In 1980, California local Shawn Stüssy began creating surfboards that combined specific performance shapes with a unique graphic hand style combining elements from reggae, punk and new wave music. His recognizable signature paid homage both to graffiti handstyles and his uncle – abstract painter Jan Frederick Stussy. Shawn Stussy’s parents owned a printing shop which became the place for him to learn the basics about screens at just 12 years old. Before branching out on his own, Stussy shaped boards for Russell Surfboards – when looking at the start of his own brand the idea of actually designing and selling clothing is almost entirely accidental – it all starts with Shawn’s love for surfing.

Beyond contributing to his favorite past time in a meaningful way, there were no real financial goals in his initial years of making boards. The highlight of these every design soon became the Stüssy signature, each hand written using a dark marker. The signature itself stands out because it is in thick strokes and a strong handstyle – this becomes a real “branding” idea when Shawn decides to open up his own Laguna Beach surf shop in 1979. At this point, Shawn is at the age of 24 and has good surf industry experience but the real brand is still to begin yet.

Shawn carried on to make sure to lay the label on thick, distinguishing it from measly and then boring surf industry competitors. Then it became time to diversify – the history of Stüssy brand was about to begin. As 1984 comes along, Shawn Stussy went into partnership with accountant Frank Sinatra Jr. (not related to the singer) on a new apparel line using Stussy’s name. The brand was the first to make caps marked with branding for fashion, not sports teams. This idea came from kids who wore white painter’s caps — Stussy re-worked them with his own graphics and colour schemes. Among two of Stüssy’s most known designs are clever tweaks on high fashion – a pair of linked S’s as a play on the famous interlocking C’s of Chanel, and a graphic that says “Stüssy No. 4,” mimicking on Chanel’s signature perfume. By 1990, Stüssy was generating $17 million in annual turnover. The early days and DIY aspect of Stüssy even inspired Hiroshi Fujiwara to make his first brand, GOODENOUGH and start selling printed T-Shirts in Tokyo in the late ’80s.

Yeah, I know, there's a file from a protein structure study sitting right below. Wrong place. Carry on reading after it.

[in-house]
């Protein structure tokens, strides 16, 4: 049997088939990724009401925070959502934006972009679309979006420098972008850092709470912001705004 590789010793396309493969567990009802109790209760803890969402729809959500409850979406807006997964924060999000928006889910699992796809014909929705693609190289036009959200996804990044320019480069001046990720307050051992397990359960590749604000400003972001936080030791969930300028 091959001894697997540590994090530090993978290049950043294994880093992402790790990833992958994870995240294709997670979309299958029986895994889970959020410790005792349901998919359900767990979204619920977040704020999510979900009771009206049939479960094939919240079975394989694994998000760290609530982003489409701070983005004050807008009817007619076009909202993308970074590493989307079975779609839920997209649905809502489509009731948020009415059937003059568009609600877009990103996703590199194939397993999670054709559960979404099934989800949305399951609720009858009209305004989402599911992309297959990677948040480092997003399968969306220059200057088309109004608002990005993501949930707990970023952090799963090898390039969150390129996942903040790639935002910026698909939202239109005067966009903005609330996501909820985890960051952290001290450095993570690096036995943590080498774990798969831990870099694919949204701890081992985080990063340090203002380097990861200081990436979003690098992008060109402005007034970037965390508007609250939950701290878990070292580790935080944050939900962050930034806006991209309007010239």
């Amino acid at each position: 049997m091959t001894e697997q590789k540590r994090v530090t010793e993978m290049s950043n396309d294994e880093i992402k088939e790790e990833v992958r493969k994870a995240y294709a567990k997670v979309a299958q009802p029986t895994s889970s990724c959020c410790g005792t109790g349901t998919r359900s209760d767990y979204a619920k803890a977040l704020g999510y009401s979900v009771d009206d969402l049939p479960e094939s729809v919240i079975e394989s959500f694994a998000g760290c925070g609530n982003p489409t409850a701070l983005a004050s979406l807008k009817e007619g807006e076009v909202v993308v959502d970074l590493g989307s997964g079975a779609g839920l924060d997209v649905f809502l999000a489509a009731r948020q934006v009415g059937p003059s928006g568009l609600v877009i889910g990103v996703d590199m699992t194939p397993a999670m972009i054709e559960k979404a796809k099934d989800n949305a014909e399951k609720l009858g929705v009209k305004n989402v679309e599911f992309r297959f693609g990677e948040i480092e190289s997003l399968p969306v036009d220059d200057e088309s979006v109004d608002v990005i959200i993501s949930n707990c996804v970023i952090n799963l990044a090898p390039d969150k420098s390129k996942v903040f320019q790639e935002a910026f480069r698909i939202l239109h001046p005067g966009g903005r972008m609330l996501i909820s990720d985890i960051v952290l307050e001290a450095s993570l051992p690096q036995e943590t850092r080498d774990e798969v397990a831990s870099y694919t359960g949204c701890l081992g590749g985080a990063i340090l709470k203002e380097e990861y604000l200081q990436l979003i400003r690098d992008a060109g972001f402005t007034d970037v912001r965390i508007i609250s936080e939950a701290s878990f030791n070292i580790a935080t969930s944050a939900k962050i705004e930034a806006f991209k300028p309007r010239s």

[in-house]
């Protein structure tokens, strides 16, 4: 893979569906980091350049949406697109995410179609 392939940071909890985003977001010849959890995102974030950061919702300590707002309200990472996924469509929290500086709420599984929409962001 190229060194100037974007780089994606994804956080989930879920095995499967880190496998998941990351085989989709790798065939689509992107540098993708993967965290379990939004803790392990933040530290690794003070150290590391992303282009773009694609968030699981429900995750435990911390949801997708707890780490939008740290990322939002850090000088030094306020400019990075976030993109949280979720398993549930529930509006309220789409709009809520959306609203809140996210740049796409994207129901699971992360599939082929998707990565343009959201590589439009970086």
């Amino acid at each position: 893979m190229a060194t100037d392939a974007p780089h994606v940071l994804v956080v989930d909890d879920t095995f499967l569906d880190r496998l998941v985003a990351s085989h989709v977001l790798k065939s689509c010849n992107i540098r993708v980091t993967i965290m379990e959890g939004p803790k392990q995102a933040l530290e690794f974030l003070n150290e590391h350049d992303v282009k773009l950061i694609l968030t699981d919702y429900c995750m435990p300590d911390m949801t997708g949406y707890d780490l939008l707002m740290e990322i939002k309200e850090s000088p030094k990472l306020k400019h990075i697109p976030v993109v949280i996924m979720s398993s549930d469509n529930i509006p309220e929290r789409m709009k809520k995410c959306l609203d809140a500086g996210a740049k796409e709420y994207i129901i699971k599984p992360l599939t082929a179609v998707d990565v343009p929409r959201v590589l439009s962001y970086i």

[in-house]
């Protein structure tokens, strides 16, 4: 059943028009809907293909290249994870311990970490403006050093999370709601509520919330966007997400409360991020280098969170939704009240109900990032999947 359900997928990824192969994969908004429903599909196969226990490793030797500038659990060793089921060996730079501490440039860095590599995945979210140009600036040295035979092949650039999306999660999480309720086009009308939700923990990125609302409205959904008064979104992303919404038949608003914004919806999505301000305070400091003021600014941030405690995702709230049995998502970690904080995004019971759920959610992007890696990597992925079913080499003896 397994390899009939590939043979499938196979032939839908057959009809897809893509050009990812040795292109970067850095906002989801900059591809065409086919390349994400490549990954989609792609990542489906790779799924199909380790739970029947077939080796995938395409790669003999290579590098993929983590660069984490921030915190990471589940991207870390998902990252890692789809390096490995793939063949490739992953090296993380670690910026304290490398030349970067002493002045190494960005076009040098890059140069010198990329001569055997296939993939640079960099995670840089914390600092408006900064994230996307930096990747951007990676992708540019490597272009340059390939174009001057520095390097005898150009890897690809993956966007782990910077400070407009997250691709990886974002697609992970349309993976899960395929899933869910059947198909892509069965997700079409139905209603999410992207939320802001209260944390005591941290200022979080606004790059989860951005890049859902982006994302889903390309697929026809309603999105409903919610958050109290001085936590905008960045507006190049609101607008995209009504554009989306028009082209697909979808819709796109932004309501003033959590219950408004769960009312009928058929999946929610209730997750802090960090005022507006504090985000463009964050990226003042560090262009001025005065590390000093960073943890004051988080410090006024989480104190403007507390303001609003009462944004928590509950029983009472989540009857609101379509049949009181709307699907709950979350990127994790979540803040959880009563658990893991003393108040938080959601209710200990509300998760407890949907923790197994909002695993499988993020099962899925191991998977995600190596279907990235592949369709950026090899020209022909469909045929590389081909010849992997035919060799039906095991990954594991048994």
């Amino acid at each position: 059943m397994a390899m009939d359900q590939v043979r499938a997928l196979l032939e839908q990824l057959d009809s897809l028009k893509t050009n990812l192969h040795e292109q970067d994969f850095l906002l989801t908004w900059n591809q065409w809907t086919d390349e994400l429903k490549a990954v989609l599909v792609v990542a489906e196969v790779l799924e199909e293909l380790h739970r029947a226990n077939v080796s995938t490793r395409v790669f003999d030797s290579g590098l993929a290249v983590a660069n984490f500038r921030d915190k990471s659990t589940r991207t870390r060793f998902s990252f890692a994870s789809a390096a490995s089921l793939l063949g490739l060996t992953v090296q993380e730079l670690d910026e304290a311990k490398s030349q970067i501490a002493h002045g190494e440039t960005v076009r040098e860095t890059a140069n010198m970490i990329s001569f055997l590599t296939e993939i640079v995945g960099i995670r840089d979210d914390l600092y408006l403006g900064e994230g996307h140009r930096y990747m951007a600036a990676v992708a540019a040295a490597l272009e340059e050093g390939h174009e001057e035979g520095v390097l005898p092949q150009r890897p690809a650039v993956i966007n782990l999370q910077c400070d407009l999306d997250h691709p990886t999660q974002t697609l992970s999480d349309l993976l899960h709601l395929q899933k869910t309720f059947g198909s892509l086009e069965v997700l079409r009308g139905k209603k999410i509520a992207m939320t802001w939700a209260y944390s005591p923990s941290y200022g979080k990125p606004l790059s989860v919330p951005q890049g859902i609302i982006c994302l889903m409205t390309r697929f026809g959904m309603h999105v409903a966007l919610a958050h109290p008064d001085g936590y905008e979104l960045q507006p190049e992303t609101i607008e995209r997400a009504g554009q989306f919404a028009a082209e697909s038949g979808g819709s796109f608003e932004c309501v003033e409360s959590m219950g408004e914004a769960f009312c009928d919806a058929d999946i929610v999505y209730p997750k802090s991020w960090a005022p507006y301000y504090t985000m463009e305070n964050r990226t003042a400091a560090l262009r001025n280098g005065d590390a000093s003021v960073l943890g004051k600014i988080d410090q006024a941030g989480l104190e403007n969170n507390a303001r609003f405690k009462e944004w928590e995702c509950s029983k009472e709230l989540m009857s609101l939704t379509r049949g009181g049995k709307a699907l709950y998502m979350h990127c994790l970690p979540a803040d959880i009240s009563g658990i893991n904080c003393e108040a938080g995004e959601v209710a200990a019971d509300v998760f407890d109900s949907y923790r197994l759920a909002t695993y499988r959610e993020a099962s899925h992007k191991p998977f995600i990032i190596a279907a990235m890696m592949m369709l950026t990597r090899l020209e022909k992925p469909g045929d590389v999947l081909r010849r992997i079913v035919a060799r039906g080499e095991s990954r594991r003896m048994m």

In the brand’s early days, Shawn Stüssy travelled key cities such as London, Paris and Tokyo, where he discovered organically people who shared the same tastes in music, fashion, and culture. In 1991, Shawn Stüssy and James Jebbia (then-owner of Union and future founder of streetwear label Supreme), opened Stüssy’s first flagship store in New York. The store became a key kingpin of the first wave of retailers that paved the way in the evolving but still-gritty, up-and-coming Soho neighborhood.

Before followers, likes and online views, the International Stüssy Tribe (IST) was something you really wanted to be a part of in the late 1980s and early 1990s. To many, it was represented by the brand’s campaigns, which appeared in cult publications such as The Face and Thrasher. Before digital hype, a logo had to travel organically through the world and through word of mouth and real associations with like-minded people. Stüssy built this kind of homie referral system into its marketing from the very beginning. In 1980, when Shawn began to make graphic T-shirts featuring his handwritten logo to promote his new services as a surfboard shaper, he didn’t just create just a brand, but a worldwide tribe.